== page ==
Direct Tests of Cumulative Prospect theory

124 Pages Posted: 2 Apr 2019

See all articles by B. Douglas Bernheim

B. Douglas Bernheim

Stanford University - Department of Economics; National Bureau of Economic Research (NBER)

Charles Sprenger

University of California, San Diego (UCSD) - Rady School of Management

Date Written: January 15, 2019


Cumulative Prospect Theory (CPT), the leading behavioral account of decision making under uncertainty, assumes that the probability weight applied to a given outcome depends on its ranking. This assumption is needed to avoid the violations of dominance implied by Prospect Theory (PT). We devise a simple and direct non-parametric method for measuring the change in relative probability weights resulting from a change in payoff ranks. We find no evidence that these weights are even modestly sensitive to ranks. The estimated changes in relative weights range from +3% to -3%, and in no case can we reject the hypothesis of rank-independence. Our estimates rule out changes in relative probability weights larger than a few percent as ranks change with 95% confidence. In contrast, conventional calibrations of CPT preferences for the same subjects imply that probability weights should change by 20% to 40%. Models with reference distributions (notably Koszegi and Rabin, 2006) have similar implications, and hence we falsify them as well. Additional tests nevertheless indicate that the dominance patterns predicted by PT do not arise. We reconcile these findings by positing a form of complexity aversion that generalizes the well-known certainty effect.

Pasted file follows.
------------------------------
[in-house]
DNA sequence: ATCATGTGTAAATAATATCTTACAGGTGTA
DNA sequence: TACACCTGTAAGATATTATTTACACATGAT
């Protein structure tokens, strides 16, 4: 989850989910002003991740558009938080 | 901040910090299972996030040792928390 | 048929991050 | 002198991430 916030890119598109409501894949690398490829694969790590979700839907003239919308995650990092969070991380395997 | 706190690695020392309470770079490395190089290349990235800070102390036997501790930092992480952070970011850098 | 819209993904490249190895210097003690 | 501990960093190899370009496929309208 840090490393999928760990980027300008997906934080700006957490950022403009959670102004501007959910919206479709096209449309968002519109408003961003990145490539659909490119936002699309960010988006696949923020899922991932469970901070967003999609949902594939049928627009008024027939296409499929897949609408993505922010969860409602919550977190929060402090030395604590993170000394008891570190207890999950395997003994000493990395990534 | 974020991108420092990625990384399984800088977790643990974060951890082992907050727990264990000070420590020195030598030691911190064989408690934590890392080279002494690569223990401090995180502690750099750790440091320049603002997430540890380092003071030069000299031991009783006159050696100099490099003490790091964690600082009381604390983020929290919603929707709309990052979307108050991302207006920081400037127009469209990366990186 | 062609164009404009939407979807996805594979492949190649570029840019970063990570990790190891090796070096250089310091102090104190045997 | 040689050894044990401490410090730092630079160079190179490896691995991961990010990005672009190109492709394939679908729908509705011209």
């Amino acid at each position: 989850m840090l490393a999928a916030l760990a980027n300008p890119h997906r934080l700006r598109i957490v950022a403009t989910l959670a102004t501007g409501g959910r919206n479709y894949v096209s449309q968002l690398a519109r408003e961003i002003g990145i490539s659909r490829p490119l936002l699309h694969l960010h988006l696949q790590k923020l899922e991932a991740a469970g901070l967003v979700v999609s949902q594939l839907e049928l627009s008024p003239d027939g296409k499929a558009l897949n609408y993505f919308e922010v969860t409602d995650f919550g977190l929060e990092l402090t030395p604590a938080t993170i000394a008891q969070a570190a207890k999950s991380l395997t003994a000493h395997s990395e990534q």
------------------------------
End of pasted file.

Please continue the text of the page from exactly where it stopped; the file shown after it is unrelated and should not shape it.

Keywords: Prospect Theory, Cumulative Prospect Theory, rank dependence

JEL Classification: D81, D90

Suggested Citation

Bernheim, B. Douglas and Sprenger, Charles, Direct Tests of Cumulative Prospect theory (January 15, 2019). Available at SSRN: or

B. Douglas Bernheim (Contact Author)

Stanford University - Department of Economics ( email )

Landau Economics Building
579 Serra Mall
Stanford, CA 94305-6072
United States
650-725-8732 (Phone)
650-725-5702 (Fax)

National Bureau of Economic Research (NBER)

1050 Massachusetts Avenue
Cambridge, MA 02138
United States

Charles Sprenger

University of California, San Diego (UCSD) - Rady School of Management ( email )

9500 Gilman Drive
Rady School of Management
La Jolla, CA 92093
United States

Register to save articles to
your library


Paper statistics

Abstract Views
PlumX Metrics